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Introduction to The World’s Largest Tidal Turbine
Tidal energy is a clean, renewable, reliable and predictable means of producing electricity from a marine source. The AK1000 tidal turbine was assembled at Invergordon in Scotland and loaded onto a barge for transportation to Orkney.
It has a capacity of 1MW which will be produced by predictable tidal current renewable energy. It is due to be installed on the seabed at the European Marine Energy Centre in Orkney, where it will connect to the Island Grid System.
This is an article on marine renewable energy, examining the world's largest tidal turbine, its installation and connection to the grid. We begin then with an overview of the turbine's properties.
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Overview of the AK1000 Tidal Turbine
The AK1000 turbine statistics are as follows:
- Height – 22.5 Meters.
- Weight – 1300 Tons.
- Rotor Diameter – 18 Meters.
- Power Output – 1MW.
- Current Velocity - 2.65 m/s.
- Rotors – the two rotors have fixed blades.
- Installation - device installed on the seabed and fixed with piles.
- Turbine Mountings - mounted on crossbeam of vertical column.
Reference Web: atlantisresources - statistics of AK1000.
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Installation and Operational Characteristics of the AK1000 Tidal Turbine
- Preparation of the location.
The AK1000 Tidal Turbine device will be installed on the seabed in a specially prepared location at the European Marine Energy Centre base off Orkney under the Pentland Firth. This Firth is a channel between Orkney Island and the Scottish most Northern Coast, noted for its strong tidal currents that will adequately supply even this large tidal energy turbine.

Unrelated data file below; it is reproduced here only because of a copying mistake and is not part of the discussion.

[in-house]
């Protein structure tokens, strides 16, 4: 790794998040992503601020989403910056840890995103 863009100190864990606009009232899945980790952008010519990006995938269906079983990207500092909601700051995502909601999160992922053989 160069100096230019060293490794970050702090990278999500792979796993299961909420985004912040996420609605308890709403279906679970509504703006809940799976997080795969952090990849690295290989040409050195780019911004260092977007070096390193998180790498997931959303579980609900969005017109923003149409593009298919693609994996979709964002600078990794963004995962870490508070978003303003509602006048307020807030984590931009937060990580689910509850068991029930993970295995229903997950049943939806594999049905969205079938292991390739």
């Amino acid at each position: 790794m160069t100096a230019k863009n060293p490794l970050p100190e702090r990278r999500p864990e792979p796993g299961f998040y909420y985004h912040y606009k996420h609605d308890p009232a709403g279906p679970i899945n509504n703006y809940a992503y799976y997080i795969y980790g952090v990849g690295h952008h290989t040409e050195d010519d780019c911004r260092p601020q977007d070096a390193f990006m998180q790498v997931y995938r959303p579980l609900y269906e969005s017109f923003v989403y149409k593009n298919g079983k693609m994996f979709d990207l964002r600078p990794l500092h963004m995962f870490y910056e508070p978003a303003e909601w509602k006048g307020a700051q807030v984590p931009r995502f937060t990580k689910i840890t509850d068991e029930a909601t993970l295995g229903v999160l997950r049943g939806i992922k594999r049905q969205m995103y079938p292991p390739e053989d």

Here the seabed surface on which the bottom of the device support will rest has been prepared and leveled, where a subsea cable junction box with the shoreside supply cables connected is also installed on the seabed, ready to connect the turbine output power cables.
The the AK1000 weighing 1300 tons will be lifted from the deck of the transport barge and lowered onto down onto the prepared seabed location. Once on the seabed, its exact orientation and levelness will be checked by ROV's and/or divers and adjustments made if required.
Once this is confirmed and approved, the piles will be inserted in the pile guides and hammered into the seabed rock, using a pneumatic or hydraulic pile-driver. The piles are then grouted by injection of concrete into the hollow piles and the gap between the pile and pile guides.
The device is now handed over to the commissioning engineers who will connect the electrics, then set in motion the rotor that is facing the direction of the tidal current.
When operating, the innovative design of the twin rotors mean that the nacelle does not have to rotate into the tidal current as the tides turn.
This is achieved by the blades on both rotors being fixed to turn only in the direction of the current, the nacelles remaining stationary on their support beam.
The power produced by the generators will be transmitted through subsea cables into a sub-station ashore, from where it will be distributed to the Island Grid.